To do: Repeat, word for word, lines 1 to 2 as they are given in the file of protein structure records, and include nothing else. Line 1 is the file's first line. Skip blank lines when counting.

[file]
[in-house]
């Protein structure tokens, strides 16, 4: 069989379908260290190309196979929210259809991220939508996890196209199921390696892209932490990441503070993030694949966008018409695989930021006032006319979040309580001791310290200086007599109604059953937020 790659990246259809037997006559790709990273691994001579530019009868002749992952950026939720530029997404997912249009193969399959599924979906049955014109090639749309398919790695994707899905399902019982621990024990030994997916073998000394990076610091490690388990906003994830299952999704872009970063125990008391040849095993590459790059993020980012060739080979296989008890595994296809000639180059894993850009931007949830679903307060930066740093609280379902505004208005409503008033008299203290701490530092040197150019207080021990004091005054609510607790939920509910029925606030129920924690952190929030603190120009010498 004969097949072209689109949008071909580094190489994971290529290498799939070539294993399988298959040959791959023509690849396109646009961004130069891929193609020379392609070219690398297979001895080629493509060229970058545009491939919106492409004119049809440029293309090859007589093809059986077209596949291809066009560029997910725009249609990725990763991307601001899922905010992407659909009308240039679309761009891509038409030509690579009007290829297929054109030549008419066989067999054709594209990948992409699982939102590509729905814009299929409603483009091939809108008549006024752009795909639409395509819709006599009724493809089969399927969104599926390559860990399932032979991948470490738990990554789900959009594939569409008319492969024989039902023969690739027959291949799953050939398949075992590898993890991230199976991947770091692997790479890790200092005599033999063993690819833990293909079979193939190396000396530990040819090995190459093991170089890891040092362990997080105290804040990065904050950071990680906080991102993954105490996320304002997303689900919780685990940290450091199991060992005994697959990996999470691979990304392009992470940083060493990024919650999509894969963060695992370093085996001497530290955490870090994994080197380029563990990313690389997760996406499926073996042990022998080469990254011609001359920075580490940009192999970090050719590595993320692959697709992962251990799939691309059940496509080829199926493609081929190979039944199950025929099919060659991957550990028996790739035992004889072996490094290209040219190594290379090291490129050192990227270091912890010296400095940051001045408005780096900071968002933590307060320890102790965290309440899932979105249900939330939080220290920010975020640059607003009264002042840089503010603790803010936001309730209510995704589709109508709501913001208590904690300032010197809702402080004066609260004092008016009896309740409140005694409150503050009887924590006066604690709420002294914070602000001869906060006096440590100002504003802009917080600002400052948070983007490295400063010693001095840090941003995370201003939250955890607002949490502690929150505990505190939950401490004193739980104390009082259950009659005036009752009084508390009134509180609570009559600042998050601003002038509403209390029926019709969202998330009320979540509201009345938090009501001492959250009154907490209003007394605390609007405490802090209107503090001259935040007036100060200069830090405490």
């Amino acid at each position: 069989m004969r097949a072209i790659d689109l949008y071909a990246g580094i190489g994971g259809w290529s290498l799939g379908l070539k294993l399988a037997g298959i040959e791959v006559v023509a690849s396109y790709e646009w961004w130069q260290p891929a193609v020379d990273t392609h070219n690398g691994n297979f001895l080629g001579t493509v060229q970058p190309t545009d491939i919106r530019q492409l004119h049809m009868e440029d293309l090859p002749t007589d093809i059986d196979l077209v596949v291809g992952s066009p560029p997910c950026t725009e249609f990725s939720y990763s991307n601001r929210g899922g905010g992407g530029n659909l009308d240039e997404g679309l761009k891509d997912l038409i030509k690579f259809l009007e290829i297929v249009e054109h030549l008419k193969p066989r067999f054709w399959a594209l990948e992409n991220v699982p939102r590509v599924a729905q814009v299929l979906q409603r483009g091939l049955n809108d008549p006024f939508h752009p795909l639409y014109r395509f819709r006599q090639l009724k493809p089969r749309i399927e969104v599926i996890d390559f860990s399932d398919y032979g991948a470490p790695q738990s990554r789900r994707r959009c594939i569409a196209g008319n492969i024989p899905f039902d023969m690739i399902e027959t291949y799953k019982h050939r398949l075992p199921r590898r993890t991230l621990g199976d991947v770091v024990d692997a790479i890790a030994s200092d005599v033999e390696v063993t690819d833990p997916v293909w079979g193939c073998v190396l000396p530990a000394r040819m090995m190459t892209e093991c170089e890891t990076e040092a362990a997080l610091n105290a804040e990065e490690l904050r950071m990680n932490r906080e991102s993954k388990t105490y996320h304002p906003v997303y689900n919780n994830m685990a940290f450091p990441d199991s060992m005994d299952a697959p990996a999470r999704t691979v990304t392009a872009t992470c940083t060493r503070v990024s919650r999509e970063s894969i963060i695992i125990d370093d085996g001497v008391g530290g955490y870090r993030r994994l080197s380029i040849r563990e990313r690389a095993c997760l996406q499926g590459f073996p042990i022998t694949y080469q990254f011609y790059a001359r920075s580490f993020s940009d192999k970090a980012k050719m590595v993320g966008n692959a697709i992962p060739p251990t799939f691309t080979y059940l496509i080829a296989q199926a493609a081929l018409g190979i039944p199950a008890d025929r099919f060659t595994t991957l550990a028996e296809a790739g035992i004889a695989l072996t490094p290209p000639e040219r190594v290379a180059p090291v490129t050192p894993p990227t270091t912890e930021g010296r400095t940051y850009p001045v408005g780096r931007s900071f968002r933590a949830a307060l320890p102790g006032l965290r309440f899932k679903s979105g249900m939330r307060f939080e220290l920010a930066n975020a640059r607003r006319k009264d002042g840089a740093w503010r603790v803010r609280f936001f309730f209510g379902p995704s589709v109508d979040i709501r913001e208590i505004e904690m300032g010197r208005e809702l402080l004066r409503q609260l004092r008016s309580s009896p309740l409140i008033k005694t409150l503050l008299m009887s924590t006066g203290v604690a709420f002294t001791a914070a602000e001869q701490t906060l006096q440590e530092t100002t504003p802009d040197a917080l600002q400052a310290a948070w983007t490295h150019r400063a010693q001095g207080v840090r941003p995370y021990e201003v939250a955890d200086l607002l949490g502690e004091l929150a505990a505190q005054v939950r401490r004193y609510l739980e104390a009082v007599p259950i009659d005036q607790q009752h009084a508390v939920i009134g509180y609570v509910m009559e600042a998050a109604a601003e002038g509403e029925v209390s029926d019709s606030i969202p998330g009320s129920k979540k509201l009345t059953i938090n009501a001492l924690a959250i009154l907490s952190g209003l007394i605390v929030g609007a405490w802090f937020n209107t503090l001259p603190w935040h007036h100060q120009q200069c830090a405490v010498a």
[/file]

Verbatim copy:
[in-house]
């Protein structure tokens, strides 16, 4: 069989379908260290190309196979929210259809991220939508996890196209199921390696892209932490990441503070993030694949966008018409695989930021006032006319979040309580001791310290200086007599109604059953937020 790659990246259809037997006559790709990273691994001579530019009868002749992952950026939720530029997404997912249009193969399959599924979906049955014109090639749309398919790695994707899905399902019982621990024990030994997916073998000394990076610091490690388990906003994830299952999704872009970063125990008391040849095993590459790059993020980012060739080979296989008890595994296809000639180059894993850009931007949830679903307060930066740093609280379902505004208005409503008033008299203290701490530092040197150019207080021990004091005054609510607790939920509910029925606030129920924690952190929030603190120009010498 004969097949072209689109949008071909580094190489994971290529290498799939070539294993399988298959040959791959023509690849396109646009961004130069891929193609020379392609070219690398297979001895080629493509060229970058545009491939919106492409004119049809440029293309090859007589093809059986077209596949291809066009560029997910725009249609990725990763991307601001899922905010992407659909009308240039679309761009891509038409030509690579009007290829297929054109030549008419066989067999054709594209990948992409699982939102590509729905814009299929409603483009091939809108008549006024752009795909639409395509819709006599009724493809089969399927969104599926390559860990399932032979991948470490738990990554789900959009594939569409008319492969024989039902023969690739027959291949799953050939398949075992590898993890991230199976991947770091692997790479890790200092005599033999063993690819833990293909079979193939190396000396530990040819090995190459093991170089890891040092362990997080105290804040990065904050950071990680906080991102993954105490996320304002997303689900919780685990940290450091199991060992005994697959990996999470691979990304392009992470940083060493990024919650999509894969963060695992370093085996001497530290955490870090994994080197380029563990990313690389997760996406499926073996042990022998080469990254011609001359920075580490940009192999970090050719590595993320692959697709992962251990799939691309059940496509080829199926493609081929190979039944199950025929099919060659991957550990028996790739035992004889072996490094290209040219190594290379090291490129050192990227270091912890010296400095940051001045408005780096900071968002933590307060320890102790965290309440899932979105249900939330939080220290920010975020640059607003009264002042840089503010603790803010936001309730209510995704589709109508709501913001208590904690300032010197809702402080004066609260004092008016009896309740409140005694409150503050009887924590006066604690709420002294914070602000001869906060006096440590100002504003802009917080600002400052948070983007490295400063010693001095840090941003995370201003939250955890607002949490502690929150505990505190939950401490004193739980104390009082259950009659005036009752009084508390009134509180609570009559600042998050601003002038509403209390029926019709969202998330009320979540509201009345938090009501001492959250009154907490209003007394605390609007405490802090209107503090001259935040007036100060200069830090405490």